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Course Info:

Homework Assignments:
Practice Exams: PIC:

Spring 2001 PIC 197 Home Page/Syllabus

Computer Game Programming

Instructor: Chris Pollett
Office: 6183 Math Sciences
Phone Number: (310) 825-2814
Office Hours: MWF 2-3pm

Class Meets:
     MWF 10-10:50pm in Dodd170
Sec 1a TA: John Donald
Office: MS 2344

1a: T 10-10:50 in MS5117


To take this class you must have taken PIC10B.

Texts and Links

Available on Reserve at Powell Library

Required Text: Learn Computer Game Programming with DirectX 7.0, by Ian Parberry.
Optional Text: Game Programming Gems, by Mark DeLoura.
Online References
& Other Links:
SGI's STL page .
Microsoft's DirectX page .


This class will cover the basic design principles and algorithms used in programming 2D video games for the Windows platform. We will discuss basic Windows programming and the DirectX API. We will cover various animation techniques for incorporating animation into games such as page flipping, sprites, image clipping, and parallax scrolling. We will discuss how to incorporate sound and external devices such as joysticks into a game. We will talk how to build a game shell for one's games. Along the way, we will consider some algorithms useful in random scenery generation, modelling flocking behaviors of screen animals, as well as getting on-screen creatures to have "intelligent" behaviours. The latter will involve covering both rule-based AI, as well as AI algorithms such as the A* algorithm. We will also talk about some simple game theory which is useful in modeling how interesting/playable a game will be.

Below is a tentative time table for when we'll do things this quarter:

Week 1: April 2, 4, 6 Parberry Ch 1 & 2
Week 2: April 9, 11, 13 Parberry Ch 3 & 4
Week 3: April 16 (hw1 due), 18, 20 (Progress Report 1) Parberry Ch 5 (if have DeLoura 1.0, 1.1, 1.4)
Week 4: April 23, 25 (Midterm), 27 Parberry Ch 6 (if have DeLoura 3.0, 3.1)
Week 5: April 30, (hw2 due May 1), May 2, 4 Parberry Ch 7 (if have DeLoura 3.3-3.5)
Week 6: May 7, 9, 11 Parberry Ch 8 (if have DeLoura 3.7)
Week 7: May 14, (15, hw3 due) 16, 18 (Progress Report 2) Parberry Ch 9 & 10 (if have DeLoura 4.16, 4.17)
Week 8: May 21, 22(Lecture), 23, 25 (hw4 due) Parberry Ch 11-13
Week 9: May 28 (Memorial Day), 30 (Discussion), June 1(Sub Lecture) Parberry Ch 14, 15
Week 10: June 4(Discussion), 5 (Lecture), 6, 8 (Project demo's)
Week 11 Final Monday, June 14 8am-11am

Please note: May 28--June 4 I will be away in Russia. So as to only miss one day of lecture, I will give lectures during the discussion times on May 22 and June 5. On June 1, I will get someone to substitute for me. The May 22 discussion section will occur on May 30 during the usual lecture time. The June 5 discussion will occur on June 4 during the usual lecture time.

Grade Breakdown / Grading Policy

Homeworks       20% 
Midterm         20%
Project         25%
Final           35%

When I assign grades the high score has an opportunity to receive an A+. I do curve grades and my curving will be in line with previous times this class has been taught.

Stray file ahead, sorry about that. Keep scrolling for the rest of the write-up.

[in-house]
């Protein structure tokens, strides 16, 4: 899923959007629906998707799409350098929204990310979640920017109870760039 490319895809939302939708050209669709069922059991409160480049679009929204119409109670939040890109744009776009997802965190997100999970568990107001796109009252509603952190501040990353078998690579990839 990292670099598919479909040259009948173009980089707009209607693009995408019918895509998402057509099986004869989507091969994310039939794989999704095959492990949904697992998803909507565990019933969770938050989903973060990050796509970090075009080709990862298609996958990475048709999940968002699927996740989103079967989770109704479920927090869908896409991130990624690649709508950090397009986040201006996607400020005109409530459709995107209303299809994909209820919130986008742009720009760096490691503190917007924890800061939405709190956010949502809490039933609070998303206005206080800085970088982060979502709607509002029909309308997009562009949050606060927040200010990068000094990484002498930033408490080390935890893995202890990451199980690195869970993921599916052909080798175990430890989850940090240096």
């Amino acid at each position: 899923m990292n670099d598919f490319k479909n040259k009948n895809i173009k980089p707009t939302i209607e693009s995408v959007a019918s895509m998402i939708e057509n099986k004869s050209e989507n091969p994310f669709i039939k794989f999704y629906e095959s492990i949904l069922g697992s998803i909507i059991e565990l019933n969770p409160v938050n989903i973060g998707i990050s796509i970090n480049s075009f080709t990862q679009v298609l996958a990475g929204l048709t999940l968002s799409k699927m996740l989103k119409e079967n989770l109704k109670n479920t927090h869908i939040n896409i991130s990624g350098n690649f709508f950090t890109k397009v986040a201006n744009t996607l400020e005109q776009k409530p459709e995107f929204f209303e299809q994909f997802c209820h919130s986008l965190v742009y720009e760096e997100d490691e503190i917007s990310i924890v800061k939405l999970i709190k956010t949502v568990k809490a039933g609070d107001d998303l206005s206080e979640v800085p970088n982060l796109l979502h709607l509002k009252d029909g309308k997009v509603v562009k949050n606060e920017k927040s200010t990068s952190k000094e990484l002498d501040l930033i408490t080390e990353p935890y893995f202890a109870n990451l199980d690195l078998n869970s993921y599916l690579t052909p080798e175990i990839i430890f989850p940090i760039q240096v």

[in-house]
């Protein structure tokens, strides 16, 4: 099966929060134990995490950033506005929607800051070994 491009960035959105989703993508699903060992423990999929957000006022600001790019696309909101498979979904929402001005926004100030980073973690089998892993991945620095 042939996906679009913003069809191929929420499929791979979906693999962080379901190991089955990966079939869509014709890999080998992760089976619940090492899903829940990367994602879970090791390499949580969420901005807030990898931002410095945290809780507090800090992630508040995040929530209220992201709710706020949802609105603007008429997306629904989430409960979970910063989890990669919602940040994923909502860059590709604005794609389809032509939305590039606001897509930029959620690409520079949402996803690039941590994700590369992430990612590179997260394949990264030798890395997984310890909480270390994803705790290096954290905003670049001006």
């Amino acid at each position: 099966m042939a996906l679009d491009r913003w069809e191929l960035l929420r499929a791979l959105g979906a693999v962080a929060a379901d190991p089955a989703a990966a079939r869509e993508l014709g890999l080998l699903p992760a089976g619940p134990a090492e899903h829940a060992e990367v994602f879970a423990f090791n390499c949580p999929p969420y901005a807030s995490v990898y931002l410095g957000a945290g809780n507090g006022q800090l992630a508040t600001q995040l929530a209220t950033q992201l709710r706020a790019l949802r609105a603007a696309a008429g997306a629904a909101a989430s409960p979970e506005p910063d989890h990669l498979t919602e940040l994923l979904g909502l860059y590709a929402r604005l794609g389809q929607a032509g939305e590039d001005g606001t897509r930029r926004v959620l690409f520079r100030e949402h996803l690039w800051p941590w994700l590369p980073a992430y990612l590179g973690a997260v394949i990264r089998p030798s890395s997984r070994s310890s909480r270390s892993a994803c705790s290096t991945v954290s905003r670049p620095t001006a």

There will be a whole term project for this course where you get to develop a 2D game of your choosing. As mentioned above this will count for 25% of your grade: 5% Progress Report 1, 5% Progress Report 2, 15% Finished Project. Writing a game takes a considerable amount of time and effort. To ensure that you are making progress on this project throughout the quarter, you must give two progress reports on your project. The first progress report should be a two-four page specification of what your game will be and how you intend to get everything finished by the end of the quarter. If your project seems too complicated I will make suggestions on how to cut down its size/scope. The second progress report will involve coming to my office and showing me the state of your code so far. The last day of class will be a demo day where everyone gets to show off his or her projects to everyone else and me.

Homework Info

General Info

Links to the current list of assignments can be found on the left hand side of the class homepage. After an assignment has been returned a links to its solution will be placed off the assignment page. Each homework will consist of a reading part and a programming part. Material from the reading part of an assignment may appear on midterms and finals. All homeworks are due at 9:30am of the due date. Late homeworks will not be accepted; however, your low homework score will be dropped.

Submitting Programming Assignments

To keep things simple the files you submit for a homework assignment will follow the naming convention p197hw+number+file+number+.extension. For example: p197hw1file1.cpp for the first file in HW1. To submit an assignment, simply copy the required files to your \SUBMIT directory. Then leave them there for the rest of the quarter, even after they have been collected and graded. You may be able to submit files remotely with ftp, but it is best to make sure your submission works in the Lab before you submit. If you wish, you may overwrite a previous submission with a new version at any time before the due time on the due date.